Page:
One year ago, following on from concerns raised by our supporters and readers, we launched our campaign to Make Complaints Count in public services. Now we’re sending our report to the political parties.
Over 60,000 of you have backed our campaign, and we’ve received 14,000 stories detailing your experiences of trying to complain about care in hospitals, care homes, or problems with schools and universities.
They’ve been a big help and we’ve read each and every story that has come through.
What you told us
Some of the stories have been distressing to read, like Richard’s:
‘My brother-in-law died due to incompetence in hospital. The complaints system was stacked against his widow, my sister, and she eventually abandoned her complaint because of the difficulties she faced.’
Some have left us concerned with how people fear being victimised. Sophia’s story is one of these examples:
‘I am afraid to complain about my care. Whenever I have done, my care has become much, much worse.’
Ila’s experience shows that even when someone makes the effort to raise a concern, it doesn’t necessarily result in changes:
‘We’ve raised concerns about our parents’ experiences in hospital, and whilst staff have listened sympathetically, we have had no confidence that any real action resulted.’
And others just left us angry and have kept us focused on ensuring others don’t have to suffer in the future, like Sharon’s story:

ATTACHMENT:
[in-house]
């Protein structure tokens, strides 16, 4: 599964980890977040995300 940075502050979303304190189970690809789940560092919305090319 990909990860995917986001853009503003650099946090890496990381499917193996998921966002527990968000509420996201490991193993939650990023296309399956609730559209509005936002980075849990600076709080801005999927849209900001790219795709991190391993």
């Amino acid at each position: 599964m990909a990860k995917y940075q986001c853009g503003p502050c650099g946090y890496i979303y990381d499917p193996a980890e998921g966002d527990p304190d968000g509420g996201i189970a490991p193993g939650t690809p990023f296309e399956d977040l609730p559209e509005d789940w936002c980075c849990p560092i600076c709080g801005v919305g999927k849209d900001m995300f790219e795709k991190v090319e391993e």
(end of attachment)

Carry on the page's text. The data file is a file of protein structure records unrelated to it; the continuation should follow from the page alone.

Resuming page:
‘My mother suffered the most appalling indignities and had her basic human rights stripped while living in a care home. Institutional abuse is rife and is not even noticed. Staff who recognise it soon become part of the problem as whistleblowers end up being either ostracised or sacked.’
Our research has also found that at least 5.3 million people who had a problem with a public service didn’t go onto complain. 5.3 million. That’s a lot of problems going unheard and unresolved.
What we’re doing next
We’re incredibly grateful to each and every one of you that has pledged your support to the campaign, and for each of you that has submitted a story. Today we are sending the political parties a report on the problems we’ve found with the complaints system, and what we believe needs to be done to start to make complaints count.
Once the General Election is over, this will be one of our priorities for the next government to fix.
Have you ever tired to complain about a public service, but felt you weren’t heard? Or have you wanted to complain, but never actually went through with it?